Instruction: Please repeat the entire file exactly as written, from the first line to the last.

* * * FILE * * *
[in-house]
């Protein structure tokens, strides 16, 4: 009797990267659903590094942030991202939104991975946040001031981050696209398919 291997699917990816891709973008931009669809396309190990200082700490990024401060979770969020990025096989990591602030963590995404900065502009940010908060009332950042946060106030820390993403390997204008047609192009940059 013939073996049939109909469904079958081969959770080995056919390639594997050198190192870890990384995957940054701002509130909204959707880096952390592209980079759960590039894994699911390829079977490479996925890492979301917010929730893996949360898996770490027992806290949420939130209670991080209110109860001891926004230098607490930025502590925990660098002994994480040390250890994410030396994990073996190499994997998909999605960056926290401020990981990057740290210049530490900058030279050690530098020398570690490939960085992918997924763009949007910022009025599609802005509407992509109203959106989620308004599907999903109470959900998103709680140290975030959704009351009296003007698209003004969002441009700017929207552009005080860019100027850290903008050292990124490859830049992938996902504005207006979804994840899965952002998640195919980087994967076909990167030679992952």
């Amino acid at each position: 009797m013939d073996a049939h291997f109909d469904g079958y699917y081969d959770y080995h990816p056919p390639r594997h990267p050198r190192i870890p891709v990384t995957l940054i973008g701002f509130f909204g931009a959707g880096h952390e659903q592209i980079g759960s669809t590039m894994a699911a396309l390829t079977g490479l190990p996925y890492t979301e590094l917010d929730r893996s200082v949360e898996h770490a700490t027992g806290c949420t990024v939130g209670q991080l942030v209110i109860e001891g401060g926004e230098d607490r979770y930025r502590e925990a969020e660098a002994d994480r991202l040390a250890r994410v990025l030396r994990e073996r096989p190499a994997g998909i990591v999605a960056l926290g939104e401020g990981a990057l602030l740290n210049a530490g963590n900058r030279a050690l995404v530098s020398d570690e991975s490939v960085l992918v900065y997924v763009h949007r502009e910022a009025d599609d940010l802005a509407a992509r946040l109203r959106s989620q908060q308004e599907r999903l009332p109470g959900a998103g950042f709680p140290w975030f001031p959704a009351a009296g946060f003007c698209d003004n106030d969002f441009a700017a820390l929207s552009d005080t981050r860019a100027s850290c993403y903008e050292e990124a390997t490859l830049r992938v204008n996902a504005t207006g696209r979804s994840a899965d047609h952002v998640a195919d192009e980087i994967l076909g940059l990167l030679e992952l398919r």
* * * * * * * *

[in-house]
């Protein structure tokens, strides 16, 4: 009797990267659903590094942030991202939104991975946040001031981050696209398919 291997699917990816891709973008931009669809396309190990200082700490990024401060979770969020990025096989990591602030963590995404900065502009940010908060009332950042946060106030820390993403390997204008047609192009940059 013939073996049939109909469904079958081969959770080995056919390639594997050198190192870890990384995957940054701002509130909204959707880096952390592209980079759960590039894994699911390829079977490479996925890492979301917010929730893996949360898996770490027992806290949420939130209670991080209110109860001891926004230098607490930025502590925990660098002994994480040390250890994410030396994990073996190499994997998909999605960056926290401020990981990057740290210049530490900058030279050690530098020398570690490939960085992918997924763009949007910022009025599609802005509407992509109203959106989620308004599907999903109470959900998103709680140290975030959704009351009296003007698209003004969002441009700017929207552009005080860019100027850290903008050292990124490859830049992938996902504005207006979804994840899965952002998640195919980087994967076909990167030679992952």
């Amino acid at each position: 009797m013939d073996a049939h291997f109909d469904g079958y699917y081969d959770y080995h990816p056919p390639r594997h990267p050198r190192i870890p891709v990384t995957l940054i973008g701002f509130f909204g931009a959707g880096h952390e659903q592209i980079g759960s669809t590039m894994a699911a396309l390829t079977g490479l190990p996925y890492t979301e590094l917010d929730r893996s200082v949360e898996h770490a700490t027992g806290c949420t990024v939130g209670q991080l942030v209110i109860e001891g401060g926004e230098d607490r979770y930025r502590e925990a969020e660098a002994d994480r991202l040390a250890r994410v990025l030396r994990e073996r096989p190499a994997g998909i990591v999605a960056l926290g939104e401020g990981a990057l602030l740290n210049a530490g963590n900058r030279a050690l995404v530098s020398d570690e991975s490939v960085l992918v900065y997924v763009h949007r502009e910022a009025d599609d940010l802005a509407a992509r946040l109203r959106s989620q908060q308004e599907r999903l009332p109470g959900a998103g950042f709680p140290w975030f001031p959704a009351a009296g946060f003007c698209d003004n106030d969002f441009a700017a820390l929207s552009d005080t981050r860019a100027s850290c993403y903008e050292e990124a390997t490859l830049r992938v204008n996902a504005t207006g696209r979804s994840a899965d047609h952002v998640a195919d192009e980087i994967l076909g940059l990167l030679e992952l398919r």